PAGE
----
Several weeks ago we woke up to learn there had been another shooting in Chattanooga and the next day there were two paragraphs on the fourth page of the newspaper. It has become so common we as a society have grown numb to it and, when a teen-aged girl in Texas said she wasn’t surprised last week when eight students and two teachers were massacred in her school some 30 miles outside of Houston, it made me want to weep.
So let’s go back to Jim Hammond's’ office a couple of months ago. I am sitting with the Hamilton County sheriff and several of his top staff and Hammond, who takes a pragmatic approach to problems that has resulted in making our Sheriff’s Department easily one of the best in the United States, said, “I’ll tell you what we need more than anything … counselors in the schools.”
With the glare of school massacres still bright, Hammond and his command staff are actively seeking School Resource Officers for every school but not a one will be more effective “than a person kids can befriend, talk to about what bothers them, and why some are scared."
“I get really excited when I hear how the SROs enjoy today’s students. I am even prouder when I learn the kids enjoy our officers,” Hammond explained. “Not just any officer can be assigned to a school. It takes a special person who loves kids. Once a trust is developed, it’s a win-win situation. Too often we read about fights in the newspaper, or drugs being found, but what you never hear about is almost every day is peaceful and rewarding to our SROs and the students alike.”
Yet the sheriff will tell you that is not the biggest part of the puzzle. For example, just hours after the Santa Fe High School shooting, television station KRIV interviewed an 11thgrader – Dustin Severin – in a live shot. The key here is Dustin wasn’t coached, influenced by what somebody else may have said, but responded with exactly what a school counselor would have also known about Dimitrious Pagourtiz - that the shooter had been constantly and emotionally bullied all year. Hello!
"I know he's picked on by coaches and other students. He didn't really talk to anyone," he told the news reporter. "My friends from the football team told me that coaches said he smelled (bad) … like, right in front of his face. And other kids would look at him and laugh at him ... nothing like physical but they still emotionally bullied him."
"I never thought he would just snap and shoot up the school," Severin told KRIV. "He didn't seem like he was a hateful person."
The sheriff said that recognizing and identifying a problem is far and away the best solution. “Stop it and fix it before it ever happens,” said Hammond. The sheriff and every member of his staff scoff at taking away guns. It will never happen. Pagourtiz had a .38-caliber pistol and a shotgun – both belonging to his father – in his rampage. For the record, I have both in my home right now.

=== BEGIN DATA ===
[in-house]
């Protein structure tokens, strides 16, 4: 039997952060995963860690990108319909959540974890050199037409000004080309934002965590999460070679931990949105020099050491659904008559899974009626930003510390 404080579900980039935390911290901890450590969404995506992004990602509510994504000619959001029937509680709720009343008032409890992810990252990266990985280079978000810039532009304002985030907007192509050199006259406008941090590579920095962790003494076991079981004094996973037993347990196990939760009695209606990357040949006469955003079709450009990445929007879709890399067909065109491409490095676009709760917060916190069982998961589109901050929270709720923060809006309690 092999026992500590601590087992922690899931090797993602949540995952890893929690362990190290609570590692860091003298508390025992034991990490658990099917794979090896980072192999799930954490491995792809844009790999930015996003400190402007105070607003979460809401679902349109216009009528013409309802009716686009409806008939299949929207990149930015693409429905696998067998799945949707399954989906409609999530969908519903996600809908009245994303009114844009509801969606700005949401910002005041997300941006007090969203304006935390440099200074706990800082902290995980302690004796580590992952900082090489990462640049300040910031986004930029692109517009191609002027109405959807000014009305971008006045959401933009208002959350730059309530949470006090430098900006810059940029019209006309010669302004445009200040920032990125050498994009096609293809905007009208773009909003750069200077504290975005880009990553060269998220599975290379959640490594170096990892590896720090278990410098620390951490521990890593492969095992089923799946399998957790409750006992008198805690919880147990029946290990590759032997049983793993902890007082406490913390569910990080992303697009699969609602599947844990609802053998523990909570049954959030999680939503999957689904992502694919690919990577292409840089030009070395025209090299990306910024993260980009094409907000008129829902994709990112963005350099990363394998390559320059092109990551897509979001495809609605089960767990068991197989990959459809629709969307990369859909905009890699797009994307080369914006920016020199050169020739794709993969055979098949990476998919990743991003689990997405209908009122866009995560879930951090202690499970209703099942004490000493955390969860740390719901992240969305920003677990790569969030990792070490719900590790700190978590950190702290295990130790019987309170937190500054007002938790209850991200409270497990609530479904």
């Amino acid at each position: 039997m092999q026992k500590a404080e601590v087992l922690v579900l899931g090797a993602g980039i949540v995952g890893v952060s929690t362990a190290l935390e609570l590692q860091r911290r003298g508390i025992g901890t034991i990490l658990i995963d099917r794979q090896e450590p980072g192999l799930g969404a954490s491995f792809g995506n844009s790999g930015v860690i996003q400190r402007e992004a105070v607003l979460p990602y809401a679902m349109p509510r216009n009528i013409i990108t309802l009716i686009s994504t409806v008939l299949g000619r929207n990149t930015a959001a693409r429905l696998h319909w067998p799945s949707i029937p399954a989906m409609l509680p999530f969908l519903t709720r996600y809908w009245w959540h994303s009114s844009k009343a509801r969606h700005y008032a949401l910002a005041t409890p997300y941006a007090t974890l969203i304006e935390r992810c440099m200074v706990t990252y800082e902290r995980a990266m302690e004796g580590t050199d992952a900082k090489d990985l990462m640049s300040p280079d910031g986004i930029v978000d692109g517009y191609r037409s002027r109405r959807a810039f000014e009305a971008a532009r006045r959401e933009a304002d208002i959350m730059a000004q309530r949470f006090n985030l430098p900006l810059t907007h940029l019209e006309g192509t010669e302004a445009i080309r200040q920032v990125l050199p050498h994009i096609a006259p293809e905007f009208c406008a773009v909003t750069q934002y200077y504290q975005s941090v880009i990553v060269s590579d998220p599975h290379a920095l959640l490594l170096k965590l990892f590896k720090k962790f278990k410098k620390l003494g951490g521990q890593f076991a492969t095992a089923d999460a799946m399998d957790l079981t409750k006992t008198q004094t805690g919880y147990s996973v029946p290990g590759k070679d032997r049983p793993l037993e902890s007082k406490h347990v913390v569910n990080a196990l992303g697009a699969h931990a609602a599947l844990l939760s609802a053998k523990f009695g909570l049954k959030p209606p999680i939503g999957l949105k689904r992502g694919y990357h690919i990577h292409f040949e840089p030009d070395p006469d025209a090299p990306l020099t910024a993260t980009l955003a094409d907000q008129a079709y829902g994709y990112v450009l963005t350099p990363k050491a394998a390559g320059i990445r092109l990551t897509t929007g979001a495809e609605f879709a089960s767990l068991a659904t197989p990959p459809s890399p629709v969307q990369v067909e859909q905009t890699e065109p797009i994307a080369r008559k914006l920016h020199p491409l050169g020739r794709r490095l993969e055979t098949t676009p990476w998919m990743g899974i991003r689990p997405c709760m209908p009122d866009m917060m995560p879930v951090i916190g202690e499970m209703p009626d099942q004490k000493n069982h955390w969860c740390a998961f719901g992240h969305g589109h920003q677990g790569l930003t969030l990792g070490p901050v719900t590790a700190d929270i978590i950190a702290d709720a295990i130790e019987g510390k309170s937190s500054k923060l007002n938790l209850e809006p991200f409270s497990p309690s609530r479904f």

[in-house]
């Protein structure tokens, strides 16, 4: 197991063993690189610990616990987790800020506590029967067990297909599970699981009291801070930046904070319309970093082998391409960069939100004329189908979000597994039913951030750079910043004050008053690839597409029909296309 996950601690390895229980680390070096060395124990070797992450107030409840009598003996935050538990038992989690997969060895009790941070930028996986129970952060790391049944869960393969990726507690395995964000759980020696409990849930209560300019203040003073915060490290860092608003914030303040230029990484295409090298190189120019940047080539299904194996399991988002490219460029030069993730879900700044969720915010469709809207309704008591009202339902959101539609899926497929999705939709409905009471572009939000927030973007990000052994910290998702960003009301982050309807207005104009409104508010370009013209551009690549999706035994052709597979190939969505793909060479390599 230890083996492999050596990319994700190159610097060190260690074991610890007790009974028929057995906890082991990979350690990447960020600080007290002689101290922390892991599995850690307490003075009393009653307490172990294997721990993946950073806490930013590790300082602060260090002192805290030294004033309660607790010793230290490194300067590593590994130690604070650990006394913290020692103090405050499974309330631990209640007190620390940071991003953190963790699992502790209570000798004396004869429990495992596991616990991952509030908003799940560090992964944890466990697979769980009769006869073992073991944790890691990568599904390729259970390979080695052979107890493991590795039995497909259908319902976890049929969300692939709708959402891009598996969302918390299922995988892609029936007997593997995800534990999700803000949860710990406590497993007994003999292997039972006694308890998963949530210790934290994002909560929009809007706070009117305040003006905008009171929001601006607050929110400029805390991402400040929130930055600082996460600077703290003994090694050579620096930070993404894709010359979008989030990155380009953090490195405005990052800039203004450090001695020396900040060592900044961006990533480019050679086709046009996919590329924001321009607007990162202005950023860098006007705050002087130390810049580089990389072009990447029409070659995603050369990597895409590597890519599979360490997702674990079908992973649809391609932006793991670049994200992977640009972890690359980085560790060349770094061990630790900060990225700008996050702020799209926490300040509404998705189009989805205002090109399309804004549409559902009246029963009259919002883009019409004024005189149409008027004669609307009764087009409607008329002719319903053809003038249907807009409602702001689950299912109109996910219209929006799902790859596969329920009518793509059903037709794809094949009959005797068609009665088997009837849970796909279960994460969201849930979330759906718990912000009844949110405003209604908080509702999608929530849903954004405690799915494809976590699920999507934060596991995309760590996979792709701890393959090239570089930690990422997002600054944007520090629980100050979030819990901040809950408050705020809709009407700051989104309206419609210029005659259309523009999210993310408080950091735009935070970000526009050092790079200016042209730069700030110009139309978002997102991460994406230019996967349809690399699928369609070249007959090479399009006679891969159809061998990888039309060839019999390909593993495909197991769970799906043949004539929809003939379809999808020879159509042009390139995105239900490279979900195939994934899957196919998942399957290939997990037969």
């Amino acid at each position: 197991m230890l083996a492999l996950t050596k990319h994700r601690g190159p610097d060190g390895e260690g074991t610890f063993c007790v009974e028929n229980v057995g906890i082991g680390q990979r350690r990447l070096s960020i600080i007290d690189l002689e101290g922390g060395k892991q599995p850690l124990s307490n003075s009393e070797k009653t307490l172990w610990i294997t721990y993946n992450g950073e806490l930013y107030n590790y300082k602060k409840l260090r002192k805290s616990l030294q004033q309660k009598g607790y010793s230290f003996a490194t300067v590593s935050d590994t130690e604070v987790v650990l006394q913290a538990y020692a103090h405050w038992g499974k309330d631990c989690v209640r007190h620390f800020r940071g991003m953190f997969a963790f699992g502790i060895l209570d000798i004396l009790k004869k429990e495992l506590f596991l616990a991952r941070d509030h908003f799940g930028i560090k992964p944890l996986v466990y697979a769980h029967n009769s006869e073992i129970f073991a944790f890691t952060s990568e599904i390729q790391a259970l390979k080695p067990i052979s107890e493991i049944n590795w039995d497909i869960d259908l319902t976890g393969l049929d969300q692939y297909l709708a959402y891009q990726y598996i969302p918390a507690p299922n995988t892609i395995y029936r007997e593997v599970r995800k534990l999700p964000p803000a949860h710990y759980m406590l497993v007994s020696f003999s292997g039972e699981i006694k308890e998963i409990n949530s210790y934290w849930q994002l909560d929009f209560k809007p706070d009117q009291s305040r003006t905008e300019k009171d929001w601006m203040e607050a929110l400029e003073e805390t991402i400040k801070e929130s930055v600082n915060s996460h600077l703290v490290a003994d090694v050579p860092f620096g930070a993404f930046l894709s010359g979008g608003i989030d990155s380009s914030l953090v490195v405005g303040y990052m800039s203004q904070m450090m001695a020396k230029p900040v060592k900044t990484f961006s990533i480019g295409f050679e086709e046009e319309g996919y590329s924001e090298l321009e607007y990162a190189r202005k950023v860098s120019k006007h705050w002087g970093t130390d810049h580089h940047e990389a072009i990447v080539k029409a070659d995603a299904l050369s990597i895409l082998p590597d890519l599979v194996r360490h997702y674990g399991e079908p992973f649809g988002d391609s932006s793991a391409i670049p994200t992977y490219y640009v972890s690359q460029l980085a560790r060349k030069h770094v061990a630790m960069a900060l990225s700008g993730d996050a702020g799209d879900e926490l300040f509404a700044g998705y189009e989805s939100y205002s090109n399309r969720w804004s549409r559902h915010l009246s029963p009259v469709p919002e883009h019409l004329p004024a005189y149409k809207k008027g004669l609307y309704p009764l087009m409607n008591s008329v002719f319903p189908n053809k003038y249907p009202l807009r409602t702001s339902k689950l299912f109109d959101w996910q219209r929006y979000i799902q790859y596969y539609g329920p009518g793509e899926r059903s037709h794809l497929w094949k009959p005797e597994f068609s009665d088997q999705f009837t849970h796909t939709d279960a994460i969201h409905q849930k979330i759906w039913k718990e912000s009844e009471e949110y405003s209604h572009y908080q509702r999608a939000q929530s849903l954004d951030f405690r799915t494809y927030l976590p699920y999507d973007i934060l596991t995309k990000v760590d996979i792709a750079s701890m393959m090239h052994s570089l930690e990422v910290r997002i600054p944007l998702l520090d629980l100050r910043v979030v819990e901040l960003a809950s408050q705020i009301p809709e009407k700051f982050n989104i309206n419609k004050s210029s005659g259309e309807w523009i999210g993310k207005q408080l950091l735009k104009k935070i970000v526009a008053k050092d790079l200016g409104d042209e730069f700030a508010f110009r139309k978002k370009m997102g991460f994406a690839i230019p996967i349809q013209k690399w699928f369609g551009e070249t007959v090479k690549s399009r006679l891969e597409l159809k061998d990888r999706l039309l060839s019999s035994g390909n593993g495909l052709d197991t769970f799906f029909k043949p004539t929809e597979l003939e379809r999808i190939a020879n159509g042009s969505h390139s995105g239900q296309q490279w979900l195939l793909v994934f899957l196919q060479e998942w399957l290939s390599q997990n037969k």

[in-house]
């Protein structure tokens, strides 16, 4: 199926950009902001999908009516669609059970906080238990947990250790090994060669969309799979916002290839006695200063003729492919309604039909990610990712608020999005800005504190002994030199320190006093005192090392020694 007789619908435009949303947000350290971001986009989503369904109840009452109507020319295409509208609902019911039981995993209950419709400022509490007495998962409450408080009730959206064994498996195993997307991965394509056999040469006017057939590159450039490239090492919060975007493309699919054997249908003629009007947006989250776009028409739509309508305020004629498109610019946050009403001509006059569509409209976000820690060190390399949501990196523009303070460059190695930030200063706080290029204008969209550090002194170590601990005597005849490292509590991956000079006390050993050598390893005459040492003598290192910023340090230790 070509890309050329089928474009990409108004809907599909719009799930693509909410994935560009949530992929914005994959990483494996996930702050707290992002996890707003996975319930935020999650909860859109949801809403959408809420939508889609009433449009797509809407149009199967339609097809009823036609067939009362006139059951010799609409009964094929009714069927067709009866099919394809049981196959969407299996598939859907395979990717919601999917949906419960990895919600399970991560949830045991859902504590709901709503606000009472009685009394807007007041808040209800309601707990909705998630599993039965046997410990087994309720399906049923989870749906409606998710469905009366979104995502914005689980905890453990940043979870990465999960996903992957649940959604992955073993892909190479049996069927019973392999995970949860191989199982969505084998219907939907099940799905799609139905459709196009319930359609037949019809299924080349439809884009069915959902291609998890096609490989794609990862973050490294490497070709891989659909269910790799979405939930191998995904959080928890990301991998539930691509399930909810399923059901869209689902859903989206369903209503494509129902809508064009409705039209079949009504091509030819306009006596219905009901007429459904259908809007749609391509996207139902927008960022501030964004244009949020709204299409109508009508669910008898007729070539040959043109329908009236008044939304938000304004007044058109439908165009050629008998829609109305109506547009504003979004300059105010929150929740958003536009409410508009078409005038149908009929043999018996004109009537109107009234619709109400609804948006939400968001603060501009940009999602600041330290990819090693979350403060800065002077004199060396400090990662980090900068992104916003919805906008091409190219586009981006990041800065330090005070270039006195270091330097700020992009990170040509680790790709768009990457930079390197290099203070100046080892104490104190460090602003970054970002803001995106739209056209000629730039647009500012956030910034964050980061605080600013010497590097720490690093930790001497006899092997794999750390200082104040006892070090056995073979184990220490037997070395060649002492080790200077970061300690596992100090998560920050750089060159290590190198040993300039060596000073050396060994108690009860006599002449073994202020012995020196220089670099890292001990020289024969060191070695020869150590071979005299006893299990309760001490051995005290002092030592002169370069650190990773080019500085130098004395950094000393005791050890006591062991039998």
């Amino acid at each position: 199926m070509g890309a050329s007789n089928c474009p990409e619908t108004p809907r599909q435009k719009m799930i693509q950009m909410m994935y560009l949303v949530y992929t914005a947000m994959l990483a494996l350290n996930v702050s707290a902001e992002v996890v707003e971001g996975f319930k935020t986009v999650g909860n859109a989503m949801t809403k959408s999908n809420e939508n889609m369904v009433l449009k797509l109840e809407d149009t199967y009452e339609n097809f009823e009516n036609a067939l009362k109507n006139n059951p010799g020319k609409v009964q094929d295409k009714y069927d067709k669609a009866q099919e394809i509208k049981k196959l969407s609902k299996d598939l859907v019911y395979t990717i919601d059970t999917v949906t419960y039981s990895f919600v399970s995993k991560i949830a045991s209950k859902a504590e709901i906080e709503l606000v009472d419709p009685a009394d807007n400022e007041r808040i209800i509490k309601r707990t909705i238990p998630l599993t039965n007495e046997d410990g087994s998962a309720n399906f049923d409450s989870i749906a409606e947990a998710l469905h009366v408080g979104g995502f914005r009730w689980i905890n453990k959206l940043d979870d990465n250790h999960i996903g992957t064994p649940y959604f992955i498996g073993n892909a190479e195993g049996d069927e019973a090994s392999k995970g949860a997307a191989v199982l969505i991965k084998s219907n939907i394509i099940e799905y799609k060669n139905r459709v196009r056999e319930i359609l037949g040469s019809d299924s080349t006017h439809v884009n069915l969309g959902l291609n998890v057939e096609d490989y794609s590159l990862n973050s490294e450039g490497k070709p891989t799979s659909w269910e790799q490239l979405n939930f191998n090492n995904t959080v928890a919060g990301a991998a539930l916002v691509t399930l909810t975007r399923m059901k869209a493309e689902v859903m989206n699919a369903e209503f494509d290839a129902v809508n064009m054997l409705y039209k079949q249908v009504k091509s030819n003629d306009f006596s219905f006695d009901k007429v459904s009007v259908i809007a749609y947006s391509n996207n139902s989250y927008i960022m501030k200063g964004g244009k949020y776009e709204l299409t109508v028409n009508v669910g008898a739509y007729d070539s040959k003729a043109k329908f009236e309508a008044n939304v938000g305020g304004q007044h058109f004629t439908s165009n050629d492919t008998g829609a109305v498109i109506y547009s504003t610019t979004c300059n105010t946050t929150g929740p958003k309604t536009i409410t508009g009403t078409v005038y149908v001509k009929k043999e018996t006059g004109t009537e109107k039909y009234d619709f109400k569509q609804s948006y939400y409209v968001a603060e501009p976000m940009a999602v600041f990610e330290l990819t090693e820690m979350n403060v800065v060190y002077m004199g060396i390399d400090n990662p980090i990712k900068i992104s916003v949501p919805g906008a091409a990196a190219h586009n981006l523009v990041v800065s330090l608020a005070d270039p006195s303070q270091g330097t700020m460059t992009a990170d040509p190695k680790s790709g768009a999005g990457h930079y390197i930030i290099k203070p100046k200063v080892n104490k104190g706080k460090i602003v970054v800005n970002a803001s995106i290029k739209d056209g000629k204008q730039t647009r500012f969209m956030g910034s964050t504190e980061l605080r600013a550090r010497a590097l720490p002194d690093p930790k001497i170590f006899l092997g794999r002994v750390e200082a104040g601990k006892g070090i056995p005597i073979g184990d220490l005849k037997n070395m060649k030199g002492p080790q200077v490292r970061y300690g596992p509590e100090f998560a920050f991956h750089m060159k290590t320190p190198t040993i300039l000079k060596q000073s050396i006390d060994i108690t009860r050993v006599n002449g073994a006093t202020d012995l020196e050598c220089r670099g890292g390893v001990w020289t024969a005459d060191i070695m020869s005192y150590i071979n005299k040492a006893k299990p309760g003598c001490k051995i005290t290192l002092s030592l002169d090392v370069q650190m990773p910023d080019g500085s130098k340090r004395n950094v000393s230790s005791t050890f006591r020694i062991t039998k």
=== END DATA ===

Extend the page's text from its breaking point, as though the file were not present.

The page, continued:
Listen to Mark Jones, a political science professor at Rice University in Houston. “Texas Republicans look at this tragedy and they do not see the gun as the problem. They see the person (shooter) as the problem and security as the second problem.”
That’s the only answer. We have over 50 million students grades K-12 in the United States. In Texas there are over 5 million students and to put an airport sensor at every door so each child can be monitored is cost-prohibitive. The ready answer is to stagger starting times for each child of different classes (sophomores, junior, and seniors) so that each child can be frisked – who among us wants that?
The only answer is to meet every student where they are … not where we are. In recent years, there has been an absurd uptake in depression – it has increased over 30 percent in America. It is obvious our children are affected by it and, rather than dawdle with socio-economic integration, we would do far better by focusing on both the hopes and the fears of children mired in our poverty schools.
What we must do is focus on the person. Pagourtiz was text book – no friends, bullied, “You smell bad.” Assault rifles? He used common guns. A hundred-dollar bill and I can have one left on your front porch by dawn the next morning. The state of Texas has a colorful history with firearms but this is not the answer at all. It is identifying those who suffer from hurt, pain, mental illness, and doing something about it before it is manifested in the very worst way.
Every school needs a counselor now. Demand counselors at all schools or be ready to join the chorus of the not surprised.
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TWICE AS MANY KIDS IN THE UNITED STATES AS SOLDIERS
Since January 1 of this year, there have been twice as many school children massacred in the United States than members of our armed forces in foreign combat zones. As of this minute, 26 children and three adults have been slaughtered by crazy people who invaded their schools this year. Dozens more suffer from traumatic injuries.
In the same time frame, U.S. combat troops are on two battlefields. This year 11 soldiers have been killed in Operation Inherent Resolve, which includes anti-ISIS efforts in Iraq and Syria; and two military fatalities have been reported from Operation Freedom’s Sentinel, which includes military activities in Afghanistan.
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OUR SCHOOL SHOOINGS THUS FAR INTO 2018
* -- Benton, Ky., Jan. 23, 2018: 2 students killed
* -- Parkland, Fla., Feb. 14, 2018: 14 students killed
* -- Birmingham, Ala., March 7, 2018: 1 student killed
* -- Great Mills, Md., March 20, 2018: 1 student killed
* -- Santa Fe, Texas, May 18, 2018: 8 students killed
Total: 26 students killed in school shootings through May 18, 2018. (Including the adults killed would raise the count to 31 total fatalities.)